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The main reason I'm asking for this: the print view. When I print the overview of my actions while in the context area (I don't want to print one particular context), I get this output:

Due today:
Name of task - Project - Due Date

Due tomorrow:
Name of task - Project - Due Date

This view is exactly how I have it setup in the Contexts area. Why can't I just add the context name? The whole concept of contexts is useless if I can't see what the context is when I print a list. You can't be saying I'm the only Omni user who prints by due dates. There's no way to tell where the action belongs.

Printing the Projects area is never going to happen either, since it'll place the whole project in the "Due today" area if ONE action is due today. Yes, I can view the context while looking at the project view, but it is not very useful because I have a ton of tasks in the "Miscellaneous" project. If one of them is due today, my whole Misc. project prints on the top of the page (regardless of due date).

And I anticipate this coming up: why do I print the list? I can't use OmniFocus at work (Windows) and don't want to deal with two programs. I don't feel like staring at my iPhone all day either. (This also leads to asking if I can print "due today" and "due within the next week" ONLY? Can't find that option either, so I get a list of every single action I have due date or no due date every time I print.)
 
Quote:
Originally Posted by MacBerry View Post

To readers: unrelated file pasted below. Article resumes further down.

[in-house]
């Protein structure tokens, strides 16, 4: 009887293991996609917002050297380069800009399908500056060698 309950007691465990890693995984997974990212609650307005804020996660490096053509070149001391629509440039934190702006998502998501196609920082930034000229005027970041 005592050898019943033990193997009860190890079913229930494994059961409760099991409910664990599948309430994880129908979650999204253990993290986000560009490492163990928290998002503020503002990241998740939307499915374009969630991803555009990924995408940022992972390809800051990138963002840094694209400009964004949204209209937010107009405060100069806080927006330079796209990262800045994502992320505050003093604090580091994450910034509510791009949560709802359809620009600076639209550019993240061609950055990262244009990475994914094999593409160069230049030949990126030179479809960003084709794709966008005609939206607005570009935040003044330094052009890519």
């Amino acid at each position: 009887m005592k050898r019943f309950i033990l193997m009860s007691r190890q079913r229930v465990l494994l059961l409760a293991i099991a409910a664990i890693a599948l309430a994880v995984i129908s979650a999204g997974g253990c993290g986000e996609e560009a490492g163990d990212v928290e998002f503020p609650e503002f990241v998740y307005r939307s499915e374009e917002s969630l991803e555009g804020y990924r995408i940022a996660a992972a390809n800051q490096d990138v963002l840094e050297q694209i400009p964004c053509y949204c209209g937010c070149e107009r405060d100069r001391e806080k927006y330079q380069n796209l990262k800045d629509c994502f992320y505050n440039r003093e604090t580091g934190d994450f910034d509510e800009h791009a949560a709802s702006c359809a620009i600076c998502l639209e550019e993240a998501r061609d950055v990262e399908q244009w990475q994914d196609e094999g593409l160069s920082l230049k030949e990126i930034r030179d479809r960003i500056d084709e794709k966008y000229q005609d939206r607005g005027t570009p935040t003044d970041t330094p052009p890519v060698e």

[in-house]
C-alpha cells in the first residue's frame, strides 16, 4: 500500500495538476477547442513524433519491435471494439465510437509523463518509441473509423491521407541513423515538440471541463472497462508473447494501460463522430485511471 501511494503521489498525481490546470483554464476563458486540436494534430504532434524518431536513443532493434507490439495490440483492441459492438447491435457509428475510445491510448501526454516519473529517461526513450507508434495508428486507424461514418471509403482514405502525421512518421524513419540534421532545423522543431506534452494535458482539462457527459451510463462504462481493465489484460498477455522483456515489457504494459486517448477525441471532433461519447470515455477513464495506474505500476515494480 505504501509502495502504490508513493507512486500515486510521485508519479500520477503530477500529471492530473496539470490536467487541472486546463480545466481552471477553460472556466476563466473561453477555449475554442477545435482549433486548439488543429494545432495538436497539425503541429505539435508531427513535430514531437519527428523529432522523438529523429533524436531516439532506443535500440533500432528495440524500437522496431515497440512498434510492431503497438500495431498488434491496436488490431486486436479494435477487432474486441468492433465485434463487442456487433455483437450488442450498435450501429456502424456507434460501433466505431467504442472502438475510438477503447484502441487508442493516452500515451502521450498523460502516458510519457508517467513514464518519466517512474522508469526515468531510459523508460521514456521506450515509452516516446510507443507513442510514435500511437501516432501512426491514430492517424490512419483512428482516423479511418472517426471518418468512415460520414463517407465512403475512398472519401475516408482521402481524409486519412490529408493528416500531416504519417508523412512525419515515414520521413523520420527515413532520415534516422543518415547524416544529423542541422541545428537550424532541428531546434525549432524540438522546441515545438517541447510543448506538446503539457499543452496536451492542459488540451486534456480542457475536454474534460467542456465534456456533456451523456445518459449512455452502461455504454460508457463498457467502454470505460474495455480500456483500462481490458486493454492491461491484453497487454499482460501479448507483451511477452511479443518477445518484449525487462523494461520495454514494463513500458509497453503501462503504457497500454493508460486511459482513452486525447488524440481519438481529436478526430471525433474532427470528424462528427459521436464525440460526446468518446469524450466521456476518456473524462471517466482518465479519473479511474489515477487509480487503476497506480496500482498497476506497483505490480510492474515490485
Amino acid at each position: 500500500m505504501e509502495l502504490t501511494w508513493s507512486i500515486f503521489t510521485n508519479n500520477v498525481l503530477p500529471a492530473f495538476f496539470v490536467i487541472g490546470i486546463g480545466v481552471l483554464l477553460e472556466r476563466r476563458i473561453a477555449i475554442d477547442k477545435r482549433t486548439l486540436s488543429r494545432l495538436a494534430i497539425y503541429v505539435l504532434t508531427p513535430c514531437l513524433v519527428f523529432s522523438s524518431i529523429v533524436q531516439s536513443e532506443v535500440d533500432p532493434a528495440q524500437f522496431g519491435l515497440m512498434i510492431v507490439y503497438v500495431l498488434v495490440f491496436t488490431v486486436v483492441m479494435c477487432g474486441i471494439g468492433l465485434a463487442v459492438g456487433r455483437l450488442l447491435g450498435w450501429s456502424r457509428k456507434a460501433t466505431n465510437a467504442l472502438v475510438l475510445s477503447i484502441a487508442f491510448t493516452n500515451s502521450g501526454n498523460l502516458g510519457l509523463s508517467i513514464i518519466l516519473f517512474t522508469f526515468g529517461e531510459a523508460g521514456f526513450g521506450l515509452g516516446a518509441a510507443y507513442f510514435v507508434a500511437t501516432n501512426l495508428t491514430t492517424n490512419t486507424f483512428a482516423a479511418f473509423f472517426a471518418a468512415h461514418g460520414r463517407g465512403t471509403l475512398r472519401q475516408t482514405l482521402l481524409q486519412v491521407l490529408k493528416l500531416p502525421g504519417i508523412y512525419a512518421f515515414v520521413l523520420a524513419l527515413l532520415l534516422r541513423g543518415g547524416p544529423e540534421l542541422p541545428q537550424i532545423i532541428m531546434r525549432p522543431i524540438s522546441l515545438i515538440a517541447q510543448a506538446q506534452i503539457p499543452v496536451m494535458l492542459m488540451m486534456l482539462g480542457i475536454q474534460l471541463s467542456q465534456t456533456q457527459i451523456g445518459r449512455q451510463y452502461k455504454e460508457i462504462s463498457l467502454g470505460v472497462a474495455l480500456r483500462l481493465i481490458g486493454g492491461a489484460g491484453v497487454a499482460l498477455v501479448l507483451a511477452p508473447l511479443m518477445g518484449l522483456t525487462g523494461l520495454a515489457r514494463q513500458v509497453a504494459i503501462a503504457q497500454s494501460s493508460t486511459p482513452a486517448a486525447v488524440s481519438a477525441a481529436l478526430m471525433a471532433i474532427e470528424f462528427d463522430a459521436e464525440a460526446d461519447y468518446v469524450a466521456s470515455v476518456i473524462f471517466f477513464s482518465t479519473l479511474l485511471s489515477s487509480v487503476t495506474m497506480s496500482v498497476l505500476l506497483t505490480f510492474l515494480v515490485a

Bottom line Brian is that I keep running into brick walls that appear to have been put in place deliberately, and so far I've seen no explanation of why?
OmniFocus was inspired by Ethan Schoonover's Kinkless GTD scripts for OmniOutliner Pro. Many elements of the UI, including the distinction between context and project (later renamed planning) mode came out of Kinkless.

That's the historian's answer to the question, "Why?"
 
Thanks Brian, but it doesn't explain why it needs to be that way, or what the benefit is? "Because it's always been like that" isn't a good reason in my book. In fact, when that explanation starts to appear it should be a prompt to re-visit the design urgently, because it usually means people can't remember what the benefit's meant to be.

Mark
 
Mark, I have two responses, and then I really have to get things done! :-)

1. My point about history was to emphasize the origins of what is a version 1.x product. OmniFocus has already evolved beyond Kinkless's UI, but short of a radical redesign, it's going to retain some of those UI features, especially in 1.x. Maybe 2.0 will feature a radical interface redesign. But I hope not, because:

2. I think there is a good reason for retaining the distinction: it's the distinction between commitments/outcomes/goals that can't be done in one concrete step (projects) and steps toward them (actions). In another thread you remarked that project and context views are just different ways of looking at actions. I disagree; I consider the action to be a means to accomplishing the project, and the context as a means (in a broad sense) to accomplishing the action. I find that the distinction between planning mode and context mode brings me a real benefit because it corresponds to how I conceptualize planning and doing.

And now, back to work!
 
Quote:
Originally Posted by MacBerry View Post
Thanks Brian, but it doesn't explain why it needs to be that way, or what the benefit is? "Because it's always been like that" isn't a good reason in my book. In fact, when that explanation starts to appear it should be a prompt to re-visit the design urgently, because it usually means people can't remember what the benefit's meant to be.

Mark
Mark,

no offense intended, but perhaps your disagreement with the design choices is an indication that you're trying to force a square peg into a round hole, and would be happier with an application that didn't require so many changes to fit your needs. I recently fired up my old copy of iGTD (which features the same planning/context split), and it strikes me that it looks a lot like what you seem to be asking for (though without iPhone support, which I'm sure would be a sticking point). It also looks incredibly cluttered to me, and I don't miss it at all!